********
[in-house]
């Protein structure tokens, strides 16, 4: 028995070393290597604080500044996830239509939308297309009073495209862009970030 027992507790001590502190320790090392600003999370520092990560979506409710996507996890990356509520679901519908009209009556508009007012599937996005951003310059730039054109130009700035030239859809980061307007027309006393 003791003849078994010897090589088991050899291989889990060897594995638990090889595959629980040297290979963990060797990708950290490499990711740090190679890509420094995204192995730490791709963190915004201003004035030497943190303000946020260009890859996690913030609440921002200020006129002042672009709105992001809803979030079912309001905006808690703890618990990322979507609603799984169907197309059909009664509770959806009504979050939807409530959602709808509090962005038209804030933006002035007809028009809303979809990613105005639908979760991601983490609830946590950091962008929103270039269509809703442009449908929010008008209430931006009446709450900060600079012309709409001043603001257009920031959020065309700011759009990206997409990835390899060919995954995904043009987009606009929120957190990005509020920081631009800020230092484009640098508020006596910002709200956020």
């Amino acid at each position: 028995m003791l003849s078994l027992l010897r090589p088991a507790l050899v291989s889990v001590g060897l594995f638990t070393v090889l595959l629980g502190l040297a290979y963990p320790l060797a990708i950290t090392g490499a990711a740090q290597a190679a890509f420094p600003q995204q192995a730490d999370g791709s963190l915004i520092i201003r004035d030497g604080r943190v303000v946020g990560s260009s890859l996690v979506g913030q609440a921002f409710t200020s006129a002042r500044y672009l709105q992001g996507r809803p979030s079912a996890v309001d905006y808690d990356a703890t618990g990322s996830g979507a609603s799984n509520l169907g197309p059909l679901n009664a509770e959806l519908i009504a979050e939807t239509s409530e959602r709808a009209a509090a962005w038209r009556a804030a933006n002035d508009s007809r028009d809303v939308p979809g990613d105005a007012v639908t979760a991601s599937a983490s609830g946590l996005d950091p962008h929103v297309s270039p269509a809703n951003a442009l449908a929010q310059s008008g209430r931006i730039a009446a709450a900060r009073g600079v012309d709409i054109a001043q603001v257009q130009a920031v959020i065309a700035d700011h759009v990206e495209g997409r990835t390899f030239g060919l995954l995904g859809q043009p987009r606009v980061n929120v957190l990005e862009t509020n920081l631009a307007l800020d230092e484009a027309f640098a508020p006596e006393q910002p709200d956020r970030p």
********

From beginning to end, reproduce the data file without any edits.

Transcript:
[in-house]
């Protein structure tokens, strides 16, 4: 028995070393290597604080500044996830239509939308297309009073495209862009970030 027992507790001590502190320790090392600003999370520092990560979506409710996507996890990356509520679901519908009209009556508009007012599937996005951003310059730039054109130009700035030239859809980061307007027309006393 003791003849078994010897090589088991050899291989889990060897594995638990090889595959629980040297290979963990060797990708950290490499990711740090190679890509420094995204192995730490791709963190915004201003004035030497943190303000946020260009890859996690913030609440921002200020006129002042672009709105992001809803979030079912309001905006808690703890618990990322979507609603799984169907197309059909009664509770959806009504979050939807409530959602709808509090962005038209804030933006002035007809028009809303979809990613105005639908979760991601983490609830946590950091962008929103270039269509809703442009449908929010008008209430931006009446709450900060600079012309709409001043603001257009920031959020065309700011759009990206997409990835390899060919995954995904043009987009606009929120957190990005509020920081631009800020230092484009640098508020006596910002709200956020």
């Amino acid at each position: 028995m003791l003849s078994l027992l010897r090589p088991a507790l050899v291989s889990v001590g060897l594995f638990t070393v090889l595959l629980g502190l040297a290979y963990p320790l060797a990708i950290t090392g490499a990711a740090q290597a190679a890509f420094p600003q995204q192995a730490d999370g791709s963190l915004i520092i201003r004035d030497g604080r943190v303000v946020g990560s260009s890859l996690v979506g913030q609440a921002f409710t200020s006129a002042r500044y672009l709105q992001g996507r809803p979030s079912a996890v309001d905006y808690d990356a703890t618990g990322s996830g979507a609603s799984n509520l169907g197309p059909l679901n009664a509770e959806l519908i009504a979050e939807t239509s409530e959602r709808a009209a509090a962005w038209r009556a804030a933006n002035d508009s007809r028009d809303v939308p979809g990613d105005a007012v639908t979760a991601s599937a983490s609830g946590l996005d950091p962008h929103v297309s270039p269509a809703n951003a442009l449908a929010q310059s008008g209430r931006i730039a009446a709450a900060r009073g600079v012309d709409i054109a001043q603001v257009q130009a920031v959020i065309a700035d700011h759009v990206e495209g997409r990835t390899f030239g060919l995954l995904g859809q043009p987009r606009v980061n929120v957190l990005e862009t509020n920081l631009a307007l800020d230092e484009a027309f640098a508020p006596e006393q910002p709200d956020r970030p």